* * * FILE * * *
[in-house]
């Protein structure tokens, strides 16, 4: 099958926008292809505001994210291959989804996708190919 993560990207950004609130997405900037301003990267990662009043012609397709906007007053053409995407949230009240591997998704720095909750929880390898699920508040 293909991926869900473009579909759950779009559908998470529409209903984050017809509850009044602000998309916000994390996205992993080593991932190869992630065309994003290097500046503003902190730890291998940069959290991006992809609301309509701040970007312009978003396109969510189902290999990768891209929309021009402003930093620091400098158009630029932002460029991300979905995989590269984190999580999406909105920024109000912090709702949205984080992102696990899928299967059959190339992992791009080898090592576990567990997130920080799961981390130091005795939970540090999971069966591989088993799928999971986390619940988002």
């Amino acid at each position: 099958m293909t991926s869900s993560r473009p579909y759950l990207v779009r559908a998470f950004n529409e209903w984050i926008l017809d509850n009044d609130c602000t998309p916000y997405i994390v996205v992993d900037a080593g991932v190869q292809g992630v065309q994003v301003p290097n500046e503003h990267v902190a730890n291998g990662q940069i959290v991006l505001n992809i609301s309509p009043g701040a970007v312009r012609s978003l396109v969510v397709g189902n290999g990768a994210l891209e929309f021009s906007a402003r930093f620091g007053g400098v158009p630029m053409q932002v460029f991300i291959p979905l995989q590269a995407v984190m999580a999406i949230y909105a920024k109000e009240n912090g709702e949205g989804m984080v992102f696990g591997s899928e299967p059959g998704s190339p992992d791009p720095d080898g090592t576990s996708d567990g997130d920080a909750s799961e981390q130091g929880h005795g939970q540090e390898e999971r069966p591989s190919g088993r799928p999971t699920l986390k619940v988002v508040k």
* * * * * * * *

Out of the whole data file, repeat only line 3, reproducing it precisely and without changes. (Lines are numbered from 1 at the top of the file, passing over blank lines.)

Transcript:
């Amino acid at each position: 099958m293909t991926s869900s993560r473009p579909y759950l990207v779009r559908a998470f950004n529409e209903w984050i926008l017809d509850n009044d609130c602000t998309p916000y997405i994390v996205v992993d900037a080593g991932v190869q292809g992630v065309q994003v301003p290097n500046e503003h990267v902190a730890n291998g990662q940069i959290v991006l505001n992809i609301s309509p009043g701040a970007v312009r012609s978003l396109v969510v397709g189902n290999g990768a994210l891209e929309f021009s906007a402003r930093f620091g007053g400098v158009p630029m053409q932002v460029f991300i291959p979905l995989q590269a995407v984190m999580a999406i949230y909105a920024k109000e009240n912090g709702e949205g989804m984080v992102f696990g591997s899928e299967p059959g998704s190339p992992d791009p720095d080898g090592t576990s996708d567990g997130d920080a909750s799961e981390q130091g929880h005795g939970q540090e390898e999971r069966p591989s190919g088993r799928p999971t699920l986390k619940v988002v508040k």